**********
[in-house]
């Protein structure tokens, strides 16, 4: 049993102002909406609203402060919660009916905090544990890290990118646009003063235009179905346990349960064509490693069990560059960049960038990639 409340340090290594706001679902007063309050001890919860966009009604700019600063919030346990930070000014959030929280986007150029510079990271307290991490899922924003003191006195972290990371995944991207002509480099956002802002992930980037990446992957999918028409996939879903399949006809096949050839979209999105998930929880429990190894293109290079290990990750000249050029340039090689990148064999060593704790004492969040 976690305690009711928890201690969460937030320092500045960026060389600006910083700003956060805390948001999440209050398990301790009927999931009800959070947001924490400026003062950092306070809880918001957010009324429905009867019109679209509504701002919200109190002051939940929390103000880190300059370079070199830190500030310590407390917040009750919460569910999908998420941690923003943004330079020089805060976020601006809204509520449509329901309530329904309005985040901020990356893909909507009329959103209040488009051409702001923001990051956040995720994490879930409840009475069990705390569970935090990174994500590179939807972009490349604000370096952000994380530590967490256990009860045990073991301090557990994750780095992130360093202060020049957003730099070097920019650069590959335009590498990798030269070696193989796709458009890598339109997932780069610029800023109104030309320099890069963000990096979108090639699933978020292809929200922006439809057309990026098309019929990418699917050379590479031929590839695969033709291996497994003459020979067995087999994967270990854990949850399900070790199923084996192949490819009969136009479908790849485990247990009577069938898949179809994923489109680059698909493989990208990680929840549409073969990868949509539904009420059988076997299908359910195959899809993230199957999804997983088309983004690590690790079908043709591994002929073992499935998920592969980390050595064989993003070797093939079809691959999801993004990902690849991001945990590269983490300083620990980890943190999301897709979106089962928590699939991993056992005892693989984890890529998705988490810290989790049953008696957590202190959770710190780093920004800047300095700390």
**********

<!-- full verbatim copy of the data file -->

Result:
[in-house]
């Protein structure tokens, strides 16, 4: 049993102002909406609203402060919660009916905090544990890290990118646009003063235009179905346990349960064509490693069990560059960049960038990639 409340340090290594706001679902007063309050001890919860966009009604700019600063919030346990930070000014959030929280986007150029510079990271307290991490899922924003003191006195972290990371995944991207002509480099956002802002992930980037990446992957999918028409996939879903399949006809096949050839979209999105998930929880429990190894293109290079290990990750000249050029340039090689990148064999060593704790004492969040 976690305690009711928890201690969460937030320092500045960026060389600006910083700003956060805390948001999440209050398990301790009927999931009800959070947001924490400026003062950092306070809880918001957010009324429905009867019109679209509504701002919200109190002051939940929390103000880190300059370079070199830190500030310590407390917040009750919460569910999908998420941690923003943004330079020089805060976020601006809204509520449509329901309530329904309005985040901020990356893909909507009329959103209040488009051409702001923001990051956040995720994490879930409840009475069990705390569970935090990174994500590179939807972009490349604000370096952000994380530590967490256990009860045990073991301090557990994750780095992130360093202060020049957003730099070097920019650069590959335009590498990798030269070696193989796709458009890598339109997932780069610029800023109104030309320099890069963000990096979108090639699933978020292809929200922006439809057309990026098309019929990418699917050379590479031929590839695969033709291996497994003459020979067995087999994967270990854990949850399900070790199923084996192949490819009969136009479908790849485990247990009577069938898949179809994923489109680059698909493989990208990680929840549409073969990868949509539904009420059988076997299908359910195959899809993230199957999804997983088309983004690590690790079908043709591994002929073992499935998920592969980390050595064989993003070797093939079809691959999801993004990902690849991001945990590269983490300083620990980890943190999301897709979106089962928590699939991993056992005892693989984890890529998705988490810290989790049953008696957590202190959770710190780093920004800047300095700390």